Satalyst Brilliance on 10 Aug 2015

PT 1: Azure App Services in Visual Studio 2015 & VSO

The aim of this blog is to quickly demonstrate how to use the new Azure capabilities inside Visual Studio 2015 and VSOnline / TFS 2015 Build to quickly start your build and deployment pipeline for Azure App Service Components.

Most of the steps in this post have been covered in numerous other articles, I have taken the opportunity to include as many links to these in an attempt to bring them all together in one place.

To demonstrate the capabilities of both Build and VS2015, I am going to use a very simple Api App that is within a Logic App. This will additionally document how CI/CD is evolving in this new Application Service Platform (at least for these two components)

Part One: Build and Deploy a Logic App

Step 1 – Use Azure Resource Manager to provision the logic app and api app.

Azure Resource Manager (ARM) has been around for a while now and it is also the platform on top of which Logic Apps are built. Conversely we will use it to deploy a Logic App into Azure. Simply create a new project as described in the following post Deploy from Visual Studio.

Once created simply amend ‘’ file to give your logic app a unique name and define the plan name as shown below:

logic app

Note: you can also go into LogicApp.json file and amend the sku element to ‘free’. Depends how flush you are with cash.

However this is all you need to do to prepare your Logic App project for deployment.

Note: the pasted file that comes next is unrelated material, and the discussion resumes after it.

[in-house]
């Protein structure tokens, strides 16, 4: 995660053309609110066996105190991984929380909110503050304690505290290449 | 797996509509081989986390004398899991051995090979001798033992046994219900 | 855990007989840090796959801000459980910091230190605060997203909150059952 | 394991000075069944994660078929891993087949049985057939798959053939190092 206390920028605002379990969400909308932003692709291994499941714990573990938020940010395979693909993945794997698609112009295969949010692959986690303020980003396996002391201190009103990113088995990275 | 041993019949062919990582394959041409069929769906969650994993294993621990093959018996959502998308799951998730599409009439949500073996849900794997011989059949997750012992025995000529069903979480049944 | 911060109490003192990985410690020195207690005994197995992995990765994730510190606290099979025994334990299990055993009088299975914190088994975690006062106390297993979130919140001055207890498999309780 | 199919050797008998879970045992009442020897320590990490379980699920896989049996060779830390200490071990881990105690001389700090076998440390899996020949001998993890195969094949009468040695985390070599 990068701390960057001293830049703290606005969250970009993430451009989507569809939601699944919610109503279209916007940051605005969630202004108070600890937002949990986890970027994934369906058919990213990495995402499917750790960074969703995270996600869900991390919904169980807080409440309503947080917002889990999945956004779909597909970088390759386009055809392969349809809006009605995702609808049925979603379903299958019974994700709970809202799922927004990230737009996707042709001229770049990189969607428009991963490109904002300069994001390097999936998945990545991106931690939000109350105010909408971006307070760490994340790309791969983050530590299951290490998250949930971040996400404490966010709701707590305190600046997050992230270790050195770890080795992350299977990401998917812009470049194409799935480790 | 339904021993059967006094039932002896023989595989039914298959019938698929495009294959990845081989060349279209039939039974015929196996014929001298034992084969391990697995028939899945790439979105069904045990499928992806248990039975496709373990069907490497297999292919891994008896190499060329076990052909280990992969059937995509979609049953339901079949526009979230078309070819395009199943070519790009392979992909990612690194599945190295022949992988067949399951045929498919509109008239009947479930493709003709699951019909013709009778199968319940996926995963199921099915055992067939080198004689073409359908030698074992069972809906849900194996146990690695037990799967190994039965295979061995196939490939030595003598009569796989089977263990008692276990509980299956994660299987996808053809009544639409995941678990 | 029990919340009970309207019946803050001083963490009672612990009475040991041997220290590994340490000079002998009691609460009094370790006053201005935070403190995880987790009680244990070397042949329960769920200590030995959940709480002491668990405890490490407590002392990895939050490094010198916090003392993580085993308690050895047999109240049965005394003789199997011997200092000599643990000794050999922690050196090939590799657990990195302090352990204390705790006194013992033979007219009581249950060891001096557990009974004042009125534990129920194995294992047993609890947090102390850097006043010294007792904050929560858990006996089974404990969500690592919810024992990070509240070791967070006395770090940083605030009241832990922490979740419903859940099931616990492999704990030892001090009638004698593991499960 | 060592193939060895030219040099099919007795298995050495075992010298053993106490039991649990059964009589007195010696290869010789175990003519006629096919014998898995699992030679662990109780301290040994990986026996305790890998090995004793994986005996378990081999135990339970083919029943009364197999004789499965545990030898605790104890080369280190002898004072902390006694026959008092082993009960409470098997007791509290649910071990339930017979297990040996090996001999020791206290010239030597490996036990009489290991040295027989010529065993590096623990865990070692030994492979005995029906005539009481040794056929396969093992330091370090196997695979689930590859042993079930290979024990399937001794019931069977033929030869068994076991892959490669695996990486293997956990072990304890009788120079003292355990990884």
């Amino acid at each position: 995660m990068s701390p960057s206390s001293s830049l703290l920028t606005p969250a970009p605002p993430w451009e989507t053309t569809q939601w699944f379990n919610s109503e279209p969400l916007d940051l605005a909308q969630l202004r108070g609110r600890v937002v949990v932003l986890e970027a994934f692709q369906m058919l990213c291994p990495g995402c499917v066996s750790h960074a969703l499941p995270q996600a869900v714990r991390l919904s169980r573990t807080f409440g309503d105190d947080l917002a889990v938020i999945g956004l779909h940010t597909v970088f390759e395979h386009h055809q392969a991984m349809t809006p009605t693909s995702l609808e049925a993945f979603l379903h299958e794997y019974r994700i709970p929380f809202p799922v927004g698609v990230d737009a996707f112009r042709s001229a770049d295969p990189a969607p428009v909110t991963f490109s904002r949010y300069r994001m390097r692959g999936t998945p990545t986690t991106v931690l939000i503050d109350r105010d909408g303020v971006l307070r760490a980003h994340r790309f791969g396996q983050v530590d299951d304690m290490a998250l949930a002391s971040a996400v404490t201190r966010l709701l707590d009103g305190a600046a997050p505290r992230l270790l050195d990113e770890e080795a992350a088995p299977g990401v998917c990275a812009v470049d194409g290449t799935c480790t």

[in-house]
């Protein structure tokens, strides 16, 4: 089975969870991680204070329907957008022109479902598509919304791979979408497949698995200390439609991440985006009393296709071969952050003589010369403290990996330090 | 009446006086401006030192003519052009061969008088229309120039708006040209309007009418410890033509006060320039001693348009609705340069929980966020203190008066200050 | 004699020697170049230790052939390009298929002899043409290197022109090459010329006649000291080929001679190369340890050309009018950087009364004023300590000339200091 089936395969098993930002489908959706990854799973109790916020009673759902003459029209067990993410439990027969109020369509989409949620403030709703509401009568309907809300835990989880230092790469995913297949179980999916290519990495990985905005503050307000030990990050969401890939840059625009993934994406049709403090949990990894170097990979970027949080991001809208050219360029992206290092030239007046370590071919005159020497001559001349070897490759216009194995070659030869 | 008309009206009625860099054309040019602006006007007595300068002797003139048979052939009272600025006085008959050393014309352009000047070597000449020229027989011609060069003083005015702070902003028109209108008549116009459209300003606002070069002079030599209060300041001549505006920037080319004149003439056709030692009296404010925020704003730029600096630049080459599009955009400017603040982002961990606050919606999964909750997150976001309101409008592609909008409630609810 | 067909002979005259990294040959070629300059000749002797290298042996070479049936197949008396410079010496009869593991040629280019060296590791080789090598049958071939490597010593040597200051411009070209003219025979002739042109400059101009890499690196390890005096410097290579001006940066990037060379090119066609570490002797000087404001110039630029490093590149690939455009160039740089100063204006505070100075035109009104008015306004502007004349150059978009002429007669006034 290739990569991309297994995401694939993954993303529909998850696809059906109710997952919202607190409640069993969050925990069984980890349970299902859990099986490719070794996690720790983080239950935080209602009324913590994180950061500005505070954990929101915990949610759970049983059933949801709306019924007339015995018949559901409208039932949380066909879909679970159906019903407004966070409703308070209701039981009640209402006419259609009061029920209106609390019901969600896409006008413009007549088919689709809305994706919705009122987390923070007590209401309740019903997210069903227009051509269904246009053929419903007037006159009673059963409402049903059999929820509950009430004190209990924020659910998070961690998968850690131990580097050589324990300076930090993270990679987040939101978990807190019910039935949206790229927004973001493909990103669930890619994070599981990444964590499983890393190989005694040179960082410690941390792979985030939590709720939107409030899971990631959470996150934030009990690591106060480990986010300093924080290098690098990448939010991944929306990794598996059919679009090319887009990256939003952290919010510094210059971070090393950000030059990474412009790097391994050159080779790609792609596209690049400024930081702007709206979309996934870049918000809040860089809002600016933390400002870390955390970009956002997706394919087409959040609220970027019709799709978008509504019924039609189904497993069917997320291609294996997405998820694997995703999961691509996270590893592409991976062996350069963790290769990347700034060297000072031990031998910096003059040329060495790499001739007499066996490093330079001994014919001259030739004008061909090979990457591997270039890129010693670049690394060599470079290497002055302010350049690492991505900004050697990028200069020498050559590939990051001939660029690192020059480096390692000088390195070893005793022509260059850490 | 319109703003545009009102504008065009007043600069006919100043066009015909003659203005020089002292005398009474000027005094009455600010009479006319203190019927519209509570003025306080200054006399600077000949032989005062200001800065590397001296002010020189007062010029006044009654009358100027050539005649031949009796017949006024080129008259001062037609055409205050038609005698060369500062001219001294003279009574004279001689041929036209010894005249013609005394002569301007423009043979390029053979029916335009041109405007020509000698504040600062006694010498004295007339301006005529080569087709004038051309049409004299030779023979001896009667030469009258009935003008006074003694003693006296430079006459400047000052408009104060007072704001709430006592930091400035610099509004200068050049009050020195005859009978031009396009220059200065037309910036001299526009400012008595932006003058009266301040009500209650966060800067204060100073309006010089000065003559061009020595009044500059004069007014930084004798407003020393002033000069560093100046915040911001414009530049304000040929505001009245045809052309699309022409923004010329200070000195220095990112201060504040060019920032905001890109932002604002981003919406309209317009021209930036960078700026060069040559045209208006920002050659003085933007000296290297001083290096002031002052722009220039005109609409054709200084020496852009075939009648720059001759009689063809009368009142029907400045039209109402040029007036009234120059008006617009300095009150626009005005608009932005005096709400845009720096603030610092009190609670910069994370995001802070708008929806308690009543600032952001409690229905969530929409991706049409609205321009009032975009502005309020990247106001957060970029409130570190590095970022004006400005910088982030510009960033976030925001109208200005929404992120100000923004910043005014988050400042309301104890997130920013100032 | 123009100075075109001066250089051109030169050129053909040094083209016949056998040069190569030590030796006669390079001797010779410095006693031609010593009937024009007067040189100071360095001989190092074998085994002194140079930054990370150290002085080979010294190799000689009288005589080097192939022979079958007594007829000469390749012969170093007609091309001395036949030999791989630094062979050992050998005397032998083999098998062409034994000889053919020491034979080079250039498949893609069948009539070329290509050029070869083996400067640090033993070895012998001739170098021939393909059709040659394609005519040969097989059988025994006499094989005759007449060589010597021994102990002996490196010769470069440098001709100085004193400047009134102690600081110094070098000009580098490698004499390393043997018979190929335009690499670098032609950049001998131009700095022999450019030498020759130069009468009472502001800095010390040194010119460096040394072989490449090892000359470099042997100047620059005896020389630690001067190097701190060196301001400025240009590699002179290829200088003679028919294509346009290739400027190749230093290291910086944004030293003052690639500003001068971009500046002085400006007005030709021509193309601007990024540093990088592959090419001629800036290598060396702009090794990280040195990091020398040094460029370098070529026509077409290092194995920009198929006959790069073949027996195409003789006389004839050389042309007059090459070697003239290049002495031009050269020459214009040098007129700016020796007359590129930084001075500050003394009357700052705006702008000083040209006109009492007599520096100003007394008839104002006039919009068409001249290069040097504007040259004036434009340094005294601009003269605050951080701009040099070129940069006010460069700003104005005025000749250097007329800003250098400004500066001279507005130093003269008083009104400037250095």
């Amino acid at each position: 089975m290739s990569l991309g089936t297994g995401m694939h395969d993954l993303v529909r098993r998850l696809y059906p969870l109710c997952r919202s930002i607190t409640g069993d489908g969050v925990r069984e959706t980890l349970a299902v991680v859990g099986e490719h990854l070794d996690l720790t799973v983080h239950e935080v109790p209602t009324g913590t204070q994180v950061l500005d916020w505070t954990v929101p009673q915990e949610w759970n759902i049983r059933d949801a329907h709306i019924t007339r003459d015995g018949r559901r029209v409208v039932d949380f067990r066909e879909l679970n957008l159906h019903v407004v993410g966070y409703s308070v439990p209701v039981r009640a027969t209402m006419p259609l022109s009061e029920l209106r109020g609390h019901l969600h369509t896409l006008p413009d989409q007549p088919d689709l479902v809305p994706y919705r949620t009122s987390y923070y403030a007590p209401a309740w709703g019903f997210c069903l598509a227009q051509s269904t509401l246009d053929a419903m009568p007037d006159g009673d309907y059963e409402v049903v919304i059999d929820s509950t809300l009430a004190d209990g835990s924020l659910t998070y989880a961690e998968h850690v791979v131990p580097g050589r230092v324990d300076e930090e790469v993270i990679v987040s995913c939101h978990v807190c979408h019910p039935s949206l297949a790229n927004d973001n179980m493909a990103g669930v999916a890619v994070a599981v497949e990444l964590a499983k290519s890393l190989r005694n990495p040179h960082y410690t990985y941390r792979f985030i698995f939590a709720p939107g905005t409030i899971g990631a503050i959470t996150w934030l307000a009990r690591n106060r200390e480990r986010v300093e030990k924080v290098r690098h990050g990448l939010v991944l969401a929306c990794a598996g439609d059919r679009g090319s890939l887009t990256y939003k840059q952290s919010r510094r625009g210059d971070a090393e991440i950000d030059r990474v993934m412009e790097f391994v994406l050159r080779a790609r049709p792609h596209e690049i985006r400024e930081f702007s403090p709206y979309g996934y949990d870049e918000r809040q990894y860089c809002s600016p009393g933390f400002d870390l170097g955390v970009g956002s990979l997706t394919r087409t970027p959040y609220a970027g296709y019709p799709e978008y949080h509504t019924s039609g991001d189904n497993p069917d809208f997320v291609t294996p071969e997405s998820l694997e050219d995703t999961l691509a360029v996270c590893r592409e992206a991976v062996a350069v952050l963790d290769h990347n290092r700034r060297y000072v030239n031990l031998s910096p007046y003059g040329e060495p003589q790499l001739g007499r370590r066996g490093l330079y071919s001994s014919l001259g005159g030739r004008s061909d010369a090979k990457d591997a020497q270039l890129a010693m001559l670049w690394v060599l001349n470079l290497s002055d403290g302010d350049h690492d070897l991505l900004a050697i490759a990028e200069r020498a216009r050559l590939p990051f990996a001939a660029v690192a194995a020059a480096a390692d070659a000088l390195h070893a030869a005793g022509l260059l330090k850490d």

Step 2 – Set Up Visual Studio Online to Deploy this on Check In

We next set up VSOnline Build configuration to run these ARM scripts in Azure and provision the logic app. We do this by simply creating a new empty build definition and adding a step to run a powershell script. Further details are given here – PowerShell Deploy to Azure

Once done it will look something like the one below – (Note only one parameter for the ResourceGroupLocation)

Powershell script_640x323

Next Turn on build on Check in, this can be done simply by adding a trigger as shown below. At present it is only possible to apply a filter on a Git project at branch level which I can see as being a problem as we flesh out this build pipeline.

Powershell trigger_640x335

Step 3 – Check in your changes and watch it deploy.

Back to VS2015 now and push you changes back into your source repository. (For this project we are using a VSOnline backed GIT repository). If you have set everything up alright you should see the Build console appear in VSOnline as seen below.

Build console in VSOnline_640x355

Now to check to make sure everything has worked – You could login to the Azure console and navigate to the resource and the new components we have just deployed.
A more easy option would be to view the resources in VS 2015 using the Cloud Explorer – this will group the resources so they appear as a logical unit.

VS 2015 using the Cloud Explorer

We have successfully created a logic app and provisioned it resources (including an API APP) in Azure and you are ready to start building it up.


Using basic Azure Resource Manager (ARM) functionality it is easy to get started with a simple Logic app. Deploying a simple template using Azure Powershell is straight forward and so far VSOnline build does exactly what we want. In the next article we will try to flesh out the API app somewhat and use VSOnline Build to build and deploy this continuously.

In Part 2, we will look at building and deploying an API App into Logic App.